At the WCRI Annual Conference Rebecca Yang (WCRI) and Barry Lipton (NCCI) led a discussion around workers’ compensation fee schedules.
Mr. Lipton presented results from an NCCI study on the impact of fee schedules. The question on the effectiveness of fee schedules focuses on how workers’ compensation reimbursement rates compare to that of group health. The study showed that in many states the workers’ compensation reimbursement rates are significantly higher than under group health. Thus, even if a payer has a discount arrangement with a workers’ compensation physician network to get pricing below the fee schedule they are still paying higher than group health would pay for the same service. One of the areas where this fee gap is the most notable is surgical costs.
Another problem the study noted is that providers who were charging less than fee schedule amount increased their pricing to match the fee schedule. Thus, the fee schedule amount becomes the market rate for reimbursement. This comes into play when the fee schedule is evaluated in the future for adequacy.
In an analysis of fee schedules, Illinois stands out as having the largest gap between what workers’ compensation pays compared to both group health and Medicare. This is because Illinois fee schedule is based on billed charges, where most many state fee schedules are a variation of Medicare reimbursement rates.
Rebecca Yang discussed the adverse effects of freezing fee schedules, reducing fee schedules, and low fee schedules.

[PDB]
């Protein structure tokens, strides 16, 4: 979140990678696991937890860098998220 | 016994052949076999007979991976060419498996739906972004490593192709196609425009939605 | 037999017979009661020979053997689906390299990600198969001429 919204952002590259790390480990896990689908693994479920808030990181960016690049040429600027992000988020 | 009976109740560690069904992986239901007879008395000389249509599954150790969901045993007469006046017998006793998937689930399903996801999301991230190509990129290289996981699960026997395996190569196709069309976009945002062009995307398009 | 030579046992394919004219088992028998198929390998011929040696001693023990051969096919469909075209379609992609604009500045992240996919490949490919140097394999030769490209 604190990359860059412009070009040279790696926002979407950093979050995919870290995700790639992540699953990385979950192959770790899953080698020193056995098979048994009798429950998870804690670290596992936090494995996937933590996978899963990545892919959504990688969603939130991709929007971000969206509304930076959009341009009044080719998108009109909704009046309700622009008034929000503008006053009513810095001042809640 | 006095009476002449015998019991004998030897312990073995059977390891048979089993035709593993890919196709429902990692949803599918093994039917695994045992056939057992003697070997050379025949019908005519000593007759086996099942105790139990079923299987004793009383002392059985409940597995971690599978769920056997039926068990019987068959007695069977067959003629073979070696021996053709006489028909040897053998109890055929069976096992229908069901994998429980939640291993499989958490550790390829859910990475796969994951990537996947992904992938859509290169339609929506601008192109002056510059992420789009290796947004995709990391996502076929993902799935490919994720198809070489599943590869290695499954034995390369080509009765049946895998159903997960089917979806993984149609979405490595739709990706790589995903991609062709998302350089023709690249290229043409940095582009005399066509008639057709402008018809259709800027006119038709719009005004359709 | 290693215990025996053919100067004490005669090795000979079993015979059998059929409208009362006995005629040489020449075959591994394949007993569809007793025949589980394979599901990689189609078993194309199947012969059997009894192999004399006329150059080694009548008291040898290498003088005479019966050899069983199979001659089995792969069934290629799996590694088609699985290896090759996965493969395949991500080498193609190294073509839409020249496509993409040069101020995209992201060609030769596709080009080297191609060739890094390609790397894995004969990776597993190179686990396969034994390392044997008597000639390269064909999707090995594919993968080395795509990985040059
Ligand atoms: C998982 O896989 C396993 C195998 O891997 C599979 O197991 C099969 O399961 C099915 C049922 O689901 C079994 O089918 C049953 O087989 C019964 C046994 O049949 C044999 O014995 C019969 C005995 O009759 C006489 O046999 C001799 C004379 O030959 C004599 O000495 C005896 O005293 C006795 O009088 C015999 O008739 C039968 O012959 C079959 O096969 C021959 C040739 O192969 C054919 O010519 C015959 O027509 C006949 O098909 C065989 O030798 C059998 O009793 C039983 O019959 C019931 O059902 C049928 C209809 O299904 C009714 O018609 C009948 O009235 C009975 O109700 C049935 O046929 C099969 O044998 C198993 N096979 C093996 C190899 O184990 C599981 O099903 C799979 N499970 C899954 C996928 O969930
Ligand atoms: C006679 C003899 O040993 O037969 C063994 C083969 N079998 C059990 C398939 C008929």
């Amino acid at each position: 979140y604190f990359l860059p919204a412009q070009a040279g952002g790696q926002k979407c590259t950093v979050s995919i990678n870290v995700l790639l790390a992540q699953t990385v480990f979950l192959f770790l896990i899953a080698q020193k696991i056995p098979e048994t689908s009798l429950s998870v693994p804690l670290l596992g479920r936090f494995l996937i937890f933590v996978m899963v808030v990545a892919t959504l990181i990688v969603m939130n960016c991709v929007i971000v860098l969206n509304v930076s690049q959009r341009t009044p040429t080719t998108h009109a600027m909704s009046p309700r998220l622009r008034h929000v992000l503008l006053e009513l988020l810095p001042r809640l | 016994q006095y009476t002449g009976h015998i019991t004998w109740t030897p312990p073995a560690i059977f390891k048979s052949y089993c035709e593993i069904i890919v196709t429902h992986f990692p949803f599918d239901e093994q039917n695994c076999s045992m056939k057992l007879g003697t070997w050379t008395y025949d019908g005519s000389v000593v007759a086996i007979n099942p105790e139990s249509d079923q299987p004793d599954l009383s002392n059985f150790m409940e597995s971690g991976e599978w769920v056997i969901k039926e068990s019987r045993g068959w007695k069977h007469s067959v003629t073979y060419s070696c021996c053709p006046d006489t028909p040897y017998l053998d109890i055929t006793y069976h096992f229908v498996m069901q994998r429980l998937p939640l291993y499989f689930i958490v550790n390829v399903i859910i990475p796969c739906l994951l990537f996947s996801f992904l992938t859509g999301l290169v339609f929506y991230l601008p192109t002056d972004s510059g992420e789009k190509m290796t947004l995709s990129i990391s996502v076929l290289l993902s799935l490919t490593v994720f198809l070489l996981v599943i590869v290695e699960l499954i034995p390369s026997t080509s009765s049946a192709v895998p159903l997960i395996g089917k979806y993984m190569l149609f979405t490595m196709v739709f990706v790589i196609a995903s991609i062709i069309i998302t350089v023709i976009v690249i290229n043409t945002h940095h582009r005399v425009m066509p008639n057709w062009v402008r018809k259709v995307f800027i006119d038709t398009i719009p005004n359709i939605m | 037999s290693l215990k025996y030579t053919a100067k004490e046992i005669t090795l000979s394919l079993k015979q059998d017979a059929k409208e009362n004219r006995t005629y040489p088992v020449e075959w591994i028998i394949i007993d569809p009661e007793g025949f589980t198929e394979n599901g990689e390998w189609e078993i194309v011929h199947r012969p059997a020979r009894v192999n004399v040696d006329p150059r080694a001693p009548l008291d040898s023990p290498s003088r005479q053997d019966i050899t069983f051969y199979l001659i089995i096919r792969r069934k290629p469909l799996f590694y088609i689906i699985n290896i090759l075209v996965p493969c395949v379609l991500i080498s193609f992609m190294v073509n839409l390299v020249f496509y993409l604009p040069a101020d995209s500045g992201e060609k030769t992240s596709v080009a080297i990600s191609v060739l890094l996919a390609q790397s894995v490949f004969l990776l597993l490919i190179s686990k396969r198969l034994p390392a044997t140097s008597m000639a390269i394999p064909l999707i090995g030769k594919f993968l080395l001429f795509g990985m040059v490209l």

In states where the workers’ compensation fee schedules are below Medicare and group health reimbursement rates, there is concern that access to care could becomes an issue for injured workers. However, in reality there are very vew states where this could happen. Of the 42 states with fee schedules, there are only two states where workers’ compensation reimbursement rates for certain services were below Medicare rates. In most states, workers’ compensation reimbursement rates are at least 30% higher than Medicare rates.
In states with lower fee schedules or frozen fee schedules, the WCRI study found increased utilization of services which suggests providers are making up for the low fee-for-service reimbursments by increasing the volume of services per patient. The study also showed increased upcoding for office visits in California and Louisiana, states where their fee schedule for such services was either low or had not been adjusted in several years. Examples from Florida showed providers increased utilization of MRIs done in hospital outpatient settings significantly after fee schedule reforms reduced reimbursement rates for MRIs done in non-hospital facilities.
This change in provider behavior is not unique to workers’ compensation. Changes to Medicare reimbursment rates in the past have also led to changes in provider utiliation and billing patterns so that revenue streams could be preserved.